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Marlene: In your writing you weave in references to Buddhism, necromancy, clairvoyance, and the spirit world. Can you speak about your own syncretistic spirituality? How did it develop?

Lawren: At one point in my life I decided to discard established religion. It was after a life-altering tragedy, and I needed help with tough and huge life questions, the kind that are never quickly or fully answered. You know, the clichés like the meaning of life: Why am I here? Looking back now, it was healthy and normal to do that, but it’s only in time that we learn to ask the right questions.

   Over time, studying various philosophies, such as The Golden Dawn (a Western Mystery School Tradition) and various forms of Wicca and Creative Visualization became more important to me. But it was certainly through psychic illuminations and life experiences, both heartbreaking and happy, that my true spirituality began to form.

   And it is still forming, even as we speak. Each day I meet someone new that I learn from or experience something in meditation that I know is not a personal construct, but a kernel of wisdom outside of my imagination that begs analysis and integration into my daily life. Spirituality is a beautiful thing, something deeply personal that we can choose to share or to keep silent. I choose to write about it.

Marlene: Your writing often focuses on the power of the mind and the power of the emotions to shape our worlds. Can you discuss this subject, or perhaps think of an instance in your own life where this manifested most dramatically?

Lawren: It’s a tricky one, this question. Usually the power of the emotions rules the power of the mind – that’s almost always when we get hurt, but also when we learn and grow. It’s also when we’re most vulnerable. I always felt there was a certain beauty in that, being vulnerable I mean. And, I suppose, as an artist I allow my psyche to be exposed in my creations. I’m not afraid of that.

   I believe our worlds are created by what we think AND what we feel. They go hand in hand. So why not think bold, feel bold, and jump into the lake naked! As long as we’re truthful to ourselves something good will come of it: a lesson, a metamorphosis, a good story if you’re lucky!

   Where has this manifested most dramatically in my life? Hmmm… how about in all avenues! I need constant emotional and intellectual stimulation, both from my environment and also, especially from people or a certain ‘someone’ or muse, in order to start the writing process. My muses, almost always unwittingly, put pressure on my psyche. This can result in spontaneous illuminations and visions that can spark a story into creation.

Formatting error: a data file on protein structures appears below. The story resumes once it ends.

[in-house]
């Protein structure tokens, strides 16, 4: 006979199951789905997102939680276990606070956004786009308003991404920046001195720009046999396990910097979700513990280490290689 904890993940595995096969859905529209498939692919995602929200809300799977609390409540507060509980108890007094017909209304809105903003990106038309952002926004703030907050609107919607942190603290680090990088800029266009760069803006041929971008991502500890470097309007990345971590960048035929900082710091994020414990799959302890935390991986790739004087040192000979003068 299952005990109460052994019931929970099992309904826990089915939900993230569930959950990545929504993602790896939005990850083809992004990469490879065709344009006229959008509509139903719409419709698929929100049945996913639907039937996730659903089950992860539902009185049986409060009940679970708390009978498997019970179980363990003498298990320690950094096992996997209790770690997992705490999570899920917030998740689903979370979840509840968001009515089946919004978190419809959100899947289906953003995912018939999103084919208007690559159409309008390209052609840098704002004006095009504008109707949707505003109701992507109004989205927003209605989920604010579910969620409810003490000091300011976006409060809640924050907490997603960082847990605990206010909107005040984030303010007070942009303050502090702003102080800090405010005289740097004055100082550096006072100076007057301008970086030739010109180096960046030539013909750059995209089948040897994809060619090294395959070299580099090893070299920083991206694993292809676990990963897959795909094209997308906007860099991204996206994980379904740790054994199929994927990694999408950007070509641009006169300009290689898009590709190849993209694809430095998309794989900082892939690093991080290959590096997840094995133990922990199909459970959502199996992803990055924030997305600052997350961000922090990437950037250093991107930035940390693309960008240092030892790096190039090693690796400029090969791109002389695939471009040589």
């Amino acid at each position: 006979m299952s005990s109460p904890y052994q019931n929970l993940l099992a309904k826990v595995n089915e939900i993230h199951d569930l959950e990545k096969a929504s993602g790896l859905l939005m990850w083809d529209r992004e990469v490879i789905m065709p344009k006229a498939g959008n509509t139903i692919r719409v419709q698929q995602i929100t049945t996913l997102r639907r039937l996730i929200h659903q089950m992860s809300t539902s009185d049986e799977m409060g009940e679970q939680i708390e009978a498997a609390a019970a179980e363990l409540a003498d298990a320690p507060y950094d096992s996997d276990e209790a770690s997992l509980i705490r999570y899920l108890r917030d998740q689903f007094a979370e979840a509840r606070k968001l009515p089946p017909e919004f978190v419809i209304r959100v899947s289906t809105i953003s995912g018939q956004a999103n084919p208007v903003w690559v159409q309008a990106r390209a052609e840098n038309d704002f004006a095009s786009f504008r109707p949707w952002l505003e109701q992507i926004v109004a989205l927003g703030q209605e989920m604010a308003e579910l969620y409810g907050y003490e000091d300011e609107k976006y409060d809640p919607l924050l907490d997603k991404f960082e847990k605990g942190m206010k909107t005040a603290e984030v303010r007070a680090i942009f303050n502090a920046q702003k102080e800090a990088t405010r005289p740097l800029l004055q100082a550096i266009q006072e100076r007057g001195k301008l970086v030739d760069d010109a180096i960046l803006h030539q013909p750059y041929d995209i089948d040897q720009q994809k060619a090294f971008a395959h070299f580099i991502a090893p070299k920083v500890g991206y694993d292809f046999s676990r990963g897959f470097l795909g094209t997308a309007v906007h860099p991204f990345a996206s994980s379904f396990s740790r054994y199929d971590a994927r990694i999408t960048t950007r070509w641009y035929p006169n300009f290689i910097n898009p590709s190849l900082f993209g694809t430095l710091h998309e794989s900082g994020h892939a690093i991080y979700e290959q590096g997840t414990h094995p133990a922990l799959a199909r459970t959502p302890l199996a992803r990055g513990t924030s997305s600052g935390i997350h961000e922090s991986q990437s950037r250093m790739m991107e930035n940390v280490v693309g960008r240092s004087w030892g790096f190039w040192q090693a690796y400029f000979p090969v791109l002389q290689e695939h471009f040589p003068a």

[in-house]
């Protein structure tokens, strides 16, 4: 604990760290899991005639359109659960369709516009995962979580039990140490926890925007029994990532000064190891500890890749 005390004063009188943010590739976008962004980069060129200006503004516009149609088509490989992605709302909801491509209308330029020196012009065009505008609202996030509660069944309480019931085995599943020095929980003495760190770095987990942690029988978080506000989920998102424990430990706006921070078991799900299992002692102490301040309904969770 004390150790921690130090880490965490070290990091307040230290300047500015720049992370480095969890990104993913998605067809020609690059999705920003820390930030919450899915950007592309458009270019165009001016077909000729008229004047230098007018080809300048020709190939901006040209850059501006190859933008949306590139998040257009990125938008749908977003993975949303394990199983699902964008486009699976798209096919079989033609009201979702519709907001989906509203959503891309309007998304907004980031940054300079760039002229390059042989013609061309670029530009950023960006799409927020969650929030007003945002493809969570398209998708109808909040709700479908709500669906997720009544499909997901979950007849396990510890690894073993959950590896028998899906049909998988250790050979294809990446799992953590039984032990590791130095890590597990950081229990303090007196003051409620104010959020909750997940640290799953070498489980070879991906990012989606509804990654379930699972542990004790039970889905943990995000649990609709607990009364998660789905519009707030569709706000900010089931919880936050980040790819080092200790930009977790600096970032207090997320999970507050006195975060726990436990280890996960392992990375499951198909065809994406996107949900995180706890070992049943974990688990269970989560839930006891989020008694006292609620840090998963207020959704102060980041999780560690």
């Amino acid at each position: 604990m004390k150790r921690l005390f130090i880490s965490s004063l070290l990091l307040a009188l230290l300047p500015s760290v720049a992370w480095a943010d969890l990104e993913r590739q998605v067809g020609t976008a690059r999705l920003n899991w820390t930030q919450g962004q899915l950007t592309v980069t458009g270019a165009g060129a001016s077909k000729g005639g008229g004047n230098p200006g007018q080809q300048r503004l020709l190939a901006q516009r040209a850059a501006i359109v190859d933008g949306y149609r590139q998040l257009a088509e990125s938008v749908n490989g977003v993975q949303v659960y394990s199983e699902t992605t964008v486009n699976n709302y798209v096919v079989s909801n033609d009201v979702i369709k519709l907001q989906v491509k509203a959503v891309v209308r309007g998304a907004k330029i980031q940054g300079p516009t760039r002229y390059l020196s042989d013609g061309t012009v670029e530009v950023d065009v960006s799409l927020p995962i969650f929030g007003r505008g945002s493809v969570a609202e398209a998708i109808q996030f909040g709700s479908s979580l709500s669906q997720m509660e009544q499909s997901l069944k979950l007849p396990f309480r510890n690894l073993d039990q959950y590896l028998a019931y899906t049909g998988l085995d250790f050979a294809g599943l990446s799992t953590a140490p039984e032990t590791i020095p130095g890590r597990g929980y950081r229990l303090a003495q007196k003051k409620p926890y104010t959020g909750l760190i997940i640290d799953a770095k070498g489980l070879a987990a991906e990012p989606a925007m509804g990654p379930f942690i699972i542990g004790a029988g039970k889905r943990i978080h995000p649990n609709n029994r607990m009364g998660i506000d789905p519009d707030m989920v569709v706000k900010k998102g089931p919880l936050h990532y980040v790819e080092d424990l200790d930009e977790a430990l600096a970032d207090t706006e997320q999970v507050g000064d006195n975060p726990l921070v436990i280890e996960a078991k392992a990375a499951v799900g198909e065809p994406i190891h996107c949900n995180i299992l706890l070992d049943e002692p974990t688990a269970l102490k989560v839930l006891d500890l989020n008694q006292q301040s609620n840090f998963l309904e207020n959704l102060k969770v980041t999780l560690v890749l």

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Marlene: Who are your favorite literary authors? Influences?

Lawren: There are so many! Right now, I’d say that the Brazilian author Paulo Coelho is at the top. And so are William Blake, Ann Patchett, Brenda Hillman, Deepak Chopra, the Bronte sisters, May Swenson, and the list goes on. As far as philosophy and magic, S. L. MacGregor Mathers, Aleister Crowley, Dion Fortune, and Edgar Cayce top the charts.  Music of all forms is also a great influence for me. I studied classical piano since the age of eight and fell in love with Chopin, Rachmaninoff, and Debussy right off the bat. They’ve never left my side. If you catch me in a certain mood, I just might play you a piece by Chopin on the piano I keep in my office!

Marlene: Who is your ideal reader?

Lawren: First and foremost, my ideal reader is brave, someone who is not afraid to find a self-portrait in my stories; definitely someone who wants to think, feel, and analyze deeply. I use a lot of symbolism and literary nuance because I want to make the reader think.  Sometimes it’s necessary to make the reader feel uncomfortable for this to happen. So I like to take something common or familiar, and portray it in an uncommon manner. Or I use poetic phrasing with unfamiliar vocabulary. You know, I think it’s important to make people face a truth that they feel they cannot bear. In the end, everyone can learn to be an ideal reader.

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Marlene: Ghosts/ancestors play an interesting role in your work. Can you comment on this, or relate a story from your own life that makes your views clear?

Lawren: Most people don’t know this about me, but I’m actually very shy. I’ve been that way since I was a little boy. That part of me, the shy part, makes me want to be invisible. I guess I know how it feels to be a ‘ghost’. But I’ve also experienced characters in my stories that have appeared to me in my mind’s eye. I actually see the characters and know something intimate about them that allows me to write an entire story. Anik, for instance, the character found in the second part of The Gardenia (found in my book, Love's Shadow: Nine Crooked Paths), appeared to me. Once that happens, I have no choice but to write. I cannot contain it. It’s as if the story must be written or the ghost/character will be upset with me. They can’t be ‘born’ in this world unless I put their existence into words. I guess we both need one another.